In this section of our discussion on copyright, we’re looking at components of the Fair Use doctrine. Today, we’ll focus on how the purpose and character of the use affects whether or not it’s covered by Fair Use. When we talk about purpose and character in this context, what we’re really talking about is the purpose the copyrighted material is serving in the new material, and whether or nor the new use brings a new meaning to the copyrighted material.

Ideally, this criterion is designed to protect legitimate uses of copyrighted materials in news reporting, research, and teaching, situations where a verbatim copy might be necessary for accuracy or citation purposes and as such, could be seen as not infringing on the original’s copyright. But even scholarly and nonprofit groups using copyrighted material can find themselves running afoul of the Fair Use doctrine if all they are doing is copying without bringing any sort of commentary or transformative use to the original material. It is interesting to note that you can quote a source verbatim with all of the appropriate citation conventions, and still violate the source material’s copyright.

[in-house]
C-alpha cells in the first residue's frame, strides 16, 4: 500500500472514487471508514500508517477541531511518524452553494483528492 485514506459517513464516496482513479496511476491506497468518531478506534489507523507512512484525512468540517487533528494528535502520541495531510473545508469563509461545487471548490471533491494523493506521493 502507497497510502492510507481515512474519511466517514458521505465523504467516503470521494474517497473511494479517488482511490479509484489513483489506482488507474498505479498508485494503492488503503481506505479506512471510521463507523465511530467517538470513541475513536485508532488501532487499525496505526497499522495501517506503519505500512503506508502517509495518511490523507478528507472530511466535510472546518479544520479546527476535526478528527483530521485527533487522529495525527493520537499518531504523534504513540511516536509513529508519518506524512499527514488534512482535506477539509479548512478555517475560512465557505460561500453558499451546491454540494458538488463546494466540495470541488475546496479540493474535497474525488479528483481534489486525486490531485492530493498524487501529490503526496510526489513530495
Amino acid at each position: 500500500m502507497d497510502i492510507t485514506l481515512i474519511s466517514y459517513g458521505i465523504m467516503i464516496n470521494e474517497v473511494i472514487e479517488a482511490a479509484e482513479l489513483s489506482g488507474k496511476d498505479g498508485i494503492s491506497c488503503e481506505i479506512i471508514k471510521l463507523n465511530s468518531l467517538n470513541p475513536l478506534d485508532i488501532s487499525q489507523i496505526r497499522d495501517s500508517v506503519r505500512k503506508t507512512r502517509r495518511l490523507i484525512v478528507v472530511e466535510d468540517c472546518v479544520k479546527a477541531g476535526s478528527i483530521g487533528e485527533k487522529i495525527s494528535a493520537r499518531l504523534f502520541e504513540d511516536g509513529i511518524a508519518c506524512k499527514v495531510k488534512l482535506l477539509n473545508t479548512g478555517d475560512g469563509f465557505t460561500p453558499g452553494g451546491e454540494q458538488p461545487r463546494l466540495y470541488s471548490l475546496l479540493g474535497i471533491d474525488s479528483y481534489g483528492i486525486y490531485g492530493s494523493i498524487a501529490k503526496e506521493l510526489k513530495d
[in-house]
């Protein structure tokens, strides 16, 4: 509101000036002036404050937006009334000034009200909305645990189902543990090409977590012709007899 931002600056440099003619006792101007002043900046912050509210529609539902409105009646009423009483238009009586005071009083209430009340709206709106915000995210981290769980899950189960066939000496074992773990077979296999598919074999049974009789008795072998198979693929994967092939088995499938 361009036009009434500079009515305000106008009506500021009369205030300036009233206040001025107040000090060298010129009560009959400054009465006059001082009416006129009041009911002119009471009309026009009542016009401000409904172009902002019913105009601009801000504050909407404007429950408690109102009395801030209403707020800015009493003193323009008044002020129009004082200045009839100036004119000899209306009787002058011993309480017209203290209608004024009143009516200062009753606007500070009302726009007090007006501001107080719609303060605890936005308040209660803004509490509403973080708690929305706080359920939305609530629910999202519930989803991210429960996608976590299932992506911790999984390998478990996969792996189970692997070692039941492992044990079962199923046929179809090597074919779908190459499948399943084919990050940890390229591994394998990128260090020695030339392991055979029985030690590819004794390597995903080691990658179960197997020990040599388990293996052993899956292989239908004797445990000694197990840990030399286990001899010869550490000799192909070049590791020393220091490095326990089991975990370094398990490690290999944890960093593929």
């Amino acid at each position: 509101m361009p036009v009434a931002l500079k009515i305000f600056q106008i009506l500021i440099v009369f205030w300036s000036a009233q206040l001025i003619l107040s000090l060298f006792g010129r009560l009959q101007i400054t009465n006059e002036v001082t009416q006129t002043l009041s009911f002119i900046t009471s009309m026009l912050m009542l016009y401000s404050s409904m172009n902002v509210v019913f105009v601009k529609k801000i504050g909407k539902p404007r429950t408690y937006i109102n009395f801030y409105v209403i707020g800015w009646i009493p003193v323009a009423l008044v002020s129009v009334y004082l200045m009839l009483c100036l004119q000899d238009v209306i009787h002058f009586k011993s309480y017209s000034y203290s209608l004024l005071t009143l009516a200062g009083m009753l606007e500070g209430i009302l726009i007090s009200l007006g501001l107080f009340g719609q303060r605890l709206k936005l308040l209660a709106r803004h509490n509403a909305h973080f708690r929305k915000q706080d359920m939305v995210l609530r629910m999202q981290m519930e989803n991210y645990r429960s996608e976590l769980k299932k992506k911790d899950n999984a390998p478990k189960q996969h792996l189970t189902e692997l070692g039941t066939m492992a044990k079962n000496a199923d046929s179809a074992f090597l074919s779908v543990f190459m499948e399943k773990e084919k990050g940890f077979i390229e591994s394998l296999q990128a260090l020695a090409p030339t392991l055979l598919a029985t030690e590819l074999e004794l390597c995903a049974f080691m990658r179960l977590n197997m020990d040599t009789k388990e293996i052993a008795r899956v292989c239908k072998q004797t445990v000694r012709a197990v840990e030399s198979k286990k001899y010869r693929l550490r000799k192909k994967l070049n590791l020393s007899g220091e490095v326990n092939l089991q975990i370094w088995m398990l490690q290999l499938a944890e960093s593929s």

Those incorporating copyrighted material into commercially available projects can fall under the Fair Use doctrine if they follow all of the rules, but historically they have had a more difficult time securing that protection because the new project has the potential to affect the original material’s market impact, which we will be looking at in another post. If the creator can prove that they are using a copyrighted material in a transformative manner that conforms to the Fair Use criteria, then they do have a chance of gaining that protection.

Fair Use: An Introduction to This Misunderstood Doctrine